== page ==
Gardea-Torresdey et al. (2002)

    Ag+ → Ag0


This work, Harris and Bali (2008), Gardea-Torresdey et al. (2003)

    Na2SeO3 → Se–S (approx)


Montes-Bayon et al. (2002)

    Au(CN)2 → Au0


Marshall et al. (2007)

    AsIV → AsIII


Brooks (1992), Bard et al. (1985)

    Ag(NH3)2+→ Ag0


This work

    Cu2+→ Cu0


Haverkamp et al. (2007), Manceau et al. (2008)

    Cu2+→ Cu+


Polette et al. (2000)

    Ag(S2O3)23− → Ag0


This work

On the other hand, the silver thiosulfate has a more cathodic reduction potential and is therefore harder to reduce and this results in less silver metal being deposited, at around 0.03%. There may also be a concentration limiting effect involved with the thiosulfate as a result of the poor uptake of the Ag(S2O3)23− ion since the total levels of silver in the plant are low. This is unsurprising since large anions are not as readily transported through root membranes (Wright and Diamond 1977). Continuing the uptake for a longer period of time would determine the extent to which concentration contributes to this limitation.

In this study, the maximum level for reduced silver (metal nanoparticles) in Brassica juncea is found to be of the order of 0.35% Ag by dry weight. Concentrations of total Ag reported that are higher than this (Harris and Bali 2008) are likely to contain the same absolute quantity of nanoparticles, but higher levels of unreduced metal ions in solution. These higher totals can therefore only be obtained from high levels of ions in solution, after allowing time for an equilibrium concentration to be established in the plant. It is proposed here that this will not, however, increase the quantity of nanoparticles produced. It is suggested that the amount of this metal that is present as nanoparticles has an upper limit, which depends on the reducing capacity of the plant for the ease of reduction of the metal. A plot silver metal concentrations obtained in the plants for all three silver species used in this work illustrates this principle (Fig. 9).
Fig. 9

Reduced silver metal and total silver in Brassica juncea grown with AgNO3 for a variety of solution concentrations and growth times

Metallic forms have only been observed for Au, Ag, and Cu. It may be that the less easily reduced metals cannot form metal nanoparticles in plants so that this method of nanoparticle formation is limited to metals with reduction potentials of at least 0.04 V (the value of Ag(S2O3)23−) or higher. The metals that may be formed therefore include Cu, Ag, Au (these elements have been observed in plants in their metallic state) and as well as elements such as Ru (0.46 V), Rh (0.5 V), Pd (0.64 V), Ir (0.86 V), Pt (0.74 V) and where the electrode potential given in parentheses is the reduction to the metal from their common oxidation state as the chloride complex (Bard et al. 1985). These elements have not been detected in plants in their metallic state yet.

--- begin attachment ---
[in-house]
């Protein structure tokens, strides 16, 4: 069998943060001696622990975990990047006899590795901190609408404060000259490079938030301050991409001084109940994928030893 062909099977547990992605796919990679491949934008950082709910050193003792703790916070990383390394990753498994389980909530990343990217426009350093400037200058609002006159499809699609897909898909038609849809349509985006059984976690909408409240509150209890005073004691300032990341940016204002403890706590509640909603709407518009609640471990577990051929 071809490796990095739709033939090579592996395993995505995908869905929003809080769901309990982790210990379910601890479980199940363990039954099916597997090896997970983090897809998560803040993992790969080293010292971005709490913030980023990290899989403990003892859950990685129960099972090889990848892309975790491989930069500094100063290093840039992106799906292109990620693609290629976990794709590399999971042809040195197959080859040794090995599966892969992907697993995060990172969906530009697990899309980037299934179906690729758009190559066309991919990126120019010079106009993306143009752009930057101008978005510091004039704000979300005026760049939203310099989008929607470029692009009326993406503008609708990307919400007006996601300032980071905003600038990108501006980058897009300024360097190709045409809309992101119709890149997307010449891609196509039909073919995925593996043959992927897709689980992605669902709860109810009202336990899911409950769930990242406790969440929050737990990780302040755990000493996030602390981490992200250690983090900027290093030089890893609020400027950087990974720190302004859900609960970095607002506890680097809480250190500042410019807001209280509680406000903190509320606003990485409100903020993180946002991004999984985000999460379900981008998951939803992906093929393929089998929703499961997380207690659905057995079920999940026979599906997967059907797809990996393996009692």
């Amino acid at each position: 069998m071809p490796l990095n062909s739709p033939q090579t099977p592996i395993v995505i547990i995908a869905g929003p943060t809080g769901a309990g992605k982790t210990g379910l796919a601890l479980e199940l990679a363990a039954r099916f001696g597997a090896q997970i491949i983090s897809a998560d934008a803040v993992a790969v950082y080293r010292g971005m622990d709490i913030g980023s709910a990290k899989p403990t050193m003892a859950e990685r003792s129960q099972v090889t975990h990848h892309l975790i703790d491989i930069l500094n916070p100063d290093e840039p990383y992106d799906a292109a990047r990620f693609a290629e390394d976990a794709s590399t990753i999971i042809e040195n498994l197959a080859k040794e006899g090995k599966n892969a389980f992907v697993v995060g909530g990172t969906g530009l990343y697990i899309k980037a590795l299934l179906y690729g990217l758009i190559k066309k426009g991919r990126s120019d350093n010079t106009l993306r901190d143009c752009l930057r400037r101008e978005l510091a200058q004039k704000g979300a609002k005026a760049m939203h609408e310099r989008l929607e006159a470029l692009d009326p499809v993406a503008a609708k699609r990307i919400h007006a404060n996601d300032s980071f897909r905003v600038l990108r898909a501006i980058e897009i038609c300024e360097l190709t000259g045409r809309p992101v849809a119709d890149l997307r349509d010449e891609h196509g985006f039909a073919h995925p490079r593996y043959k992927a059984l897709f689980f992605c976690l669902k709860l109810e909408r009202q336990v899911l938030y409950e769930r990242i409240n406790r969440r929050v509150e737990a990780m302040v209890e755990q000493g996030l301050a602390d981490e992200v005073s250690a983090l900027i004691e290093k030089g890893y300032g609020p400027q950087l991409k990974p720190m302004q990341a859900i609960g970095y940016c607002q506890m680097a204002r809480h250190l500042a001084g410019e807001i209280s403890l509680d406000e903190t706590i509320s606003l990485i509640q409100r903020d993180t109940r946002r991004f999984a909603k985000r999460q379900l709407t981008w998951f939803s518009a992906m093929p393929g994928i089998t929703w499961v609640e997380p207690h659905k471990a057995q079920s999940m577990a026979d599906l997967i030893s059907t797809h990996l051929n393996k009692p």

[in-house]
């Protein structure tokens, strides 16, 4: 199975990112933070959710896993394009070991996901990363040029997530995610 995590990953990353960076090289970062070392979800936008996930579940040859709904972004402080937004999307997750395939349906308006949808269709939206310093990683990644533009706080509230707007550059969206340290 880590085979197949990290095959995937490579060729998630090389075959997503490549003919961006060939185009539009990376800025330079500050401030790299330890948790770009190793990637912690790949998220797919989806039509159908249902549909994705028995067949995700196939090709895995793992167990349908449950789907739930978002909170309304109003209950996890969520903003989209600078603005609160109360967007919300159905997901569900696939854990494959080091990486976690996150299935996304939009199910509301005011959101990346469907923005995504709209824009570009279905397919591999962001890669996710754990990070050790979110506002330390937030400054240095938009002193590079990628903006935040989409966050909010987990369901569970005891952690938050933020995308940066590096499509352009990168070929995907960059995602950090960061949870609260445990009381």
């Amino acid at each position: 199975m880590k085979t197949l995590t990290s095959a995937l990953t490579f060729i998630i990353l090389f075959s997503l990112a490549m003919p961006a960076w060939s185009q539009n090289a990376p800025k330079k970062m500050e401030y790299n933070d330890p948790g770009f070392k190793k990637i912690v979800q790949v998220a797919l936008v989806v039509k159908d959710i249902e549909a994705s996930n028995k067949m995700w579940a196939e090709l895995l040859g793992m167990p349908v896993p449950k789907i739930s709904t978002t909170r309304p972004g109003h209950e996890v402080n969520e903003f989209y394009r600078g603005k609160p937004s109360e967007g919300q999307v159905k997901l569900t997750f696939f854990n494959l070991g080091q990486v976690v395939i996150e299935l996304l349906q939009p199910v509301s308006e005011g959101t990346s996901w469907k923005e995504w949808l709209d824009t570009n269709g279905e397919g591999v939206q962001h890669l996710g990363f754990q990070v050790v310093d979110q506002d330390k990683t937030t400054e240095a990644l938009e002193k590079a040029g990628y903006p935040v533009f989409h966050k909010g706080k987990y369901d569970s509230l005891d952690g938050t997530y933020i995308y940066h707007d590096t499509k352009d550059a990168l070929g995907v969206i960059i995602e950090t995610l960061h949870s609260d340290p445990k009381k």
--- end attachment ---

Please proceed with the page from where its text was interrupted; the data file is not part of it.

The limit on the reduction potential of plants can be investigated by observing, not only the formation of metal nanoparticles, but also other reduction reactions. Some of these have been tabulated (Table 1). These electrode potentials are standard potentials for the reactions and therefore only approximate the electrode potentials in the systems containing these ionic species. The concentration of the species involved in the reaction (which may include H+, for example) also have a significant affect on the actual potential. These numbers are therefore an approximate guide only, and in general do not correspond precisely to the conditions in the cited references.

Other reduction reactions have been investigated, and metal formation would have been detected by the methods used, but were not observed. These include Pb2+ → Pb0 at −0.13 V (Sharma et al. 2004), Ni2+ → Ni0 at −0.24 V (Kramer et al. 2000), Zn2+ → Zn0 at −0.24 V (Salt et al. 1999), TlI → Tl0 at −0.336 V (Scheckel et al. 2004), and Cd2+ → Cd0 at −0.40 V (Pickering et al. 1999), none of which was observed (De La Rosa et al. 2004).

The limit in plants of the effective reduction potential to reduce metal ions appears to be at around 0 V. This indicates that the nanometal particle production will be limited to the precious and semiprecious metals, i.e., those elements whose salts have a potential for reduction to metal above about 0 V (on the SHE scale).


By studying the uptake of AgNO3, Na3Ag(S2O3)2, and Ag(NH3)2NO3 solutions by hydroponically grown Brassica juncea using XAS and AAS it has been possible to determine the factors controlling the amount of silver accumulated. It is found that there is a limit on the amount of metal nanoparticles that may be deposited, of about 0.35 wt.% Ag by dry plant weight, and higher levels of silver are only obtained by the concentration of metal salts within the plant, not by deposition of metal. The limit on metal nanoparticle accumulation is proposed to be controlled by the total reducing capacity of the plant for the reduction potential of the particular metal species reacting. This is extended more generally by proposing that plants have a limited capacity for reducing oxidants such as metal ions, and that this capacity is depends, in part, on the electrochemical potential to be established. This necessitates that there is a limit on the amount of metal nanoparticles that may be formed regardless of the concentration of the metal ions in solution. From a review of the electrochemical potentials observed for reactions which do and do not take place it is proposed that metal nanoparticle formation is restricted to precious and semiprecious metals.


The authors wish to thank the Photon Factory Advanced Ring, Tsukuba, Japan, for beam time access under proposal 2008G207; Dr Masaharu Nomura and Garry Foran, Photon Factory, Tsukuba, for their assistance; NZ Synchrotron Group Limited for a travel grant; Prof Clive Davies for advice on hydroponics and Doug Hopcroft, Manawatu Microscopy Centre, for assistance with the TEM work.

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© Springer Science+Business Media B.V. 2008